When a surgeon recommends a total knee replacement you will likely have a lot of questions. Here, we address the most common 12 concerns.

There is no precise formula for deciding when you should have a knee replacement. The main reason to have it done is pain, but if you have tried all other forms of non-operative treatment including lifestyle remedies, anti-inflammatory medication, physical therapy, and injections it may be time to think about surgery.

An orthopedic surgeon will carry out a thorough examination and make a recommendation. It might also be beneficial to get a second opinion.

Before you consider surgery, your doctor will usually encourage you to try various non-surgical treatments. These may include:

  • physical therapy
  • weight loss (if appropriate)
  • anti-inflammatory medication
  • steroid injections
  • hyaluronic (gel) injections
  • alternative treatments such as acupuncture

In some cases, these solutions may help manage knee problems. However, if the symptoms become worse and start to affect your quality of life, surgery may be the best option.

If a total knee replacement (TKR) is necessary, delaying or declining surgery for a long period of time could result in the need for a more complex operation and a less favorable outcome.

Questions to ask yourself include:

  • Have I tried everything?
  • Is my knee preventing me from doing the things I enjoy?

Get more information to help you determine if you should consider knee surgery.

The surgeon will make an incision over the front of your knee to expose the damaged area of your joint.

The standard incision size varies from approximately 6–10 inches in length.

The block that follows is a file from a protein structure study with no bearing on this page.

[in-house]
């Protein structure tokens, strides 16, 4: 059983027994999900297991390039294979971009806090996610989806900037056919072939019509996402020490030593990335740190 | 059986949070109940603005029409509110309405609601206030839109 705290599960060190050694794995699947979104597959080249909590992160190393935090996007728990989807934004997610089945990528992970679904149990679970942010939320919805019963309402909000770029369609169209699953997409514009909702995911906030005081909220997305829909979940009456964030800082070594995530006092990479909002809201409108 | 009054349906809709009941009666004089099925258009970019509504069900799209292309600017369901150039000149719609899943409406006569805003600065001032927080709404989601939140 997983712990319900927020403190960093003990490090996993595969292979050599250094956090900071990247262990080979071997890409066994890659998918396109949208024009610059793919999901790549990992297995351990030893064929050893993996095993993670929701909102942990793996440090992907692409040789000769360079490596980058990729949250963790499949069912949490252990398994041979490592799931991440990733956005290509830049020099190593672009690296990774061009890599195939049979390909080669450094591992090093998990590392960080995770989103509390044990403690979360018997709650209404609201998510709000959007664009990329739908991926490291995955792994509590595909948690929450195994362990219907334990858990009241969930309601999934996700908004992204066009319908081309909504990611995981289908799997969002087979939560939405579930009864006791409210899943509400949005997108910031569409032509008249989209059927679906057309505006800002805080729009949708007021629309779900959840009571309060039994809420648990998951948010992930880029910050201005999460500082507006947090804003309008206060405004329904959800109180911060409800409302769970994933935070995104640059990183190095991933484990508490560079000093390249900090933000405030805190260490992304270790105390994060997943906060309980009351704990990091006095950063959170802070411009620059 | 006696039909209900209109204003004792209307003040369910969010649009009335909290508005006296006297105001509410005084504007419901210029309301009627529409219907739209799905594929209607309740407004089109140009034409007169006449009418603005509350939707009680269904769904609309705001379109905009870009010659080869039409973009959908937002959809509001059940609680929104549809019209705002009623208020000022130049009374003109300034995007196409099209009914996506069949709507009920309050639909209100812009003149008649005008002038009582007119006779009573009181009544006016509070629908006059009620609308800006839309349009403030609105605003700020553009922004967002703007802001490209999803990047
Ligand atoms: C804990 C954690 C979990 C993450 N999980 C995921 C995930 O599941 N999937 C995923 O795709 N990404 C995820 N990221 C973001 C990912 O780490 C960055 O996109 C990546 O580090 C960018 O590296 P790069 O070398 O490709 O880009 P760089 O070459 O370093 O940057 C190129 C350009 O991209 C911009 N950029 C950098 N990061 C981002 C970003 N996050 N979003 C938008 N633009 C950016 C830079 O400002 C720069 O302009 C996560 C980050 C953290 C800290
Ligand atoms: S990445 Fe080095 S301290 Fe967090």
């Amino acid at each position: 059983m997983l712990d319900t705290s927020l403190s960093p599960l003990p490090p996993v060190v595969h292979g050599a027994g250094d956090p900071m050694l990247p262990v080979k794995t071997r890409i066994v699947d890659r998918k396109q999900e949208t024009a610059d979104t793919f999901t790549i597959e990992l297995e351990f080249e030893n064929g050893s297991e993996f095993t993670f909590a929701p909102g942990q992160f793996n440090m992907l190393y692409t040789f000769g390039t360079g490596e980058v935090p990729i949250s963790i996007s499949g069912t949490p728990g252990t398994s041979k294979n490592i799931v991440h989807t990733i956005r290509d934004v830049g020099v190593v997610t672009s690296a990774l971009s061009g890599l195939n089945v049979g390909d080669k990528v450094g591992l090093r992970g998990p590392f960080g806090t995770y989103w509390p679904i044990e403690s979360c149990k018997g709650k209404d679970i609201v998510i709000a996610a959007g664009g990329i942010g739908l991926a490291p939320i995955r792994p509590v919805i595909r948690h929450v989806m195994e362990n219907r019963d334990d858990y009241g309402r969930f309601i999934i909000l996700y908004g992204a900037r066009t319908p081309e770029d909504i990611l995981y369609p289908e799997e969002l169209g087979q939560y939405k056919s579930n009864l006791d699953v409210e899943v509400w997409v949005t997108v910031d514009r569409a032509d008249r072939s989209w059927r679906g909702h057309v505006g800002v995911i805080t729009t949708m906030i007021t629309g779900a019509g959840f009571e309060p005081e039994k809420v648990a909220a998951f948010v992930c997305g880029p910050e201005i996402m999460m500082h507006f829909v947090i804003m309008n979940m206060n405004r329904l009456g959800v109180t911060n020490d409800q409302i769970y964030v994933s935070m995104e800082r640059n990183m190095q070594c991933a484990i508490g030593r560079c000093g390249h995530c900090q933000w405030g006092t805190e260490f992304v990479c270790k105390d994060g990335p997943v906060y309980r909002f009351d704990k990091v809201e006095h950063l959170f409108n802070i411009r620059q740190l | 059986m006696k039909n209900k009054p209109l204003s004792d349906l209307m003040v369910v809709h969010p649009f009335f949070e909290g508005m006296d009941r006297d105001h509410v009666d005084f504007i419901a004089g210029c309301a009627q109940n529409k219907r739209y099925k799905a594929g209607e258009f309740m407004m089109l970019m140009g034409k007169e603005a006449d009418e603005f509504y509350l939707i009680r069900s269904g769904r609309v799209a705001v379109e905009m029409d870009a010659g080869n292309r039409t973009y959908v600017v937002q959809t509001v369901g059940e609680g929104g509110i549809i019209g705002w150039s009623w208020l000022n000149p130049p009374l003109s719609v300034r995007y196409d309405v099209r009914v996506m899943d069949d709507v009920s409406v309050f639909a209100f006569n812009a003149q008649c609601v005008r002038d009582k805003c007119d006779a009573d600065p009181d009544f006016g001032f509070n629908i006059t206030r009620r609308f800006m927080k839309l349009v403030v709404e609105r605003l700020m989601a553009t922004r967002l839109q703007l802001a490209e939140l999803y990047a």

During the operation, the surgeon moves your kneecap to the side and cuts away the damaged cartilage and a small amount of bone.

They then replace the damaged tissue with new metal and plastic components.

The components combine to form an artificial joint that is biologically compatible and mimics the movement of your natural knee.

Most knee replacement procedures take 60 to 90 minutes to complete.

Learn more about what happens during surgery.

Artificial knee implants consist of metal and medical-grade plastic called polyethylene.

There are two ways of attaching the components to the bone. One is to use bone cement, which usually takes about 10 minutes to set. The other is a cement-free approach, in which the components have a porous coating that allows the bone to grow onto it.

In some cases, a surgeon may use both techniques during the same operation.

Any operation done with anesthesia has risks, although it is rare that severe complications result from any type of anesthesia.

The options for TKR include:

  • general anesthesia
  • spinal or epidural
  • a regional nerve block anesthesia

An anesthesia team will decide on the most suitable options for you but most knee replacement surgery is done using a combination of the above.

There will definitely be some pain after your operation but your surgery team will do everything possible to keep it manageable and minimal.

You may receive a nerve block prior to your operation and your surgeon may also use a long-acting local anesthetic during the procedure to help with pain relief after the procedure.

Your doctor will prescribe medication to help you manage the pain. You may receive this intravenously (IV) immediately after surgery.

When you leave the hospital, the doctor will give you pain relief medication as pills or tablets.

After you recover from surgery, your knee should be significantly less painful than it was before. However, there is no way to predict the exact results and some people continue to have knee pain for many months after their operation.

Following your doctor’s instructions after surgery is the best way to manage pain, comply with physical therapy and achieve the best result possible.

Find out more about the medications you may need after surgery.

If you have had a general anesthetic, you may wake up feeling a bit confused and drowsy.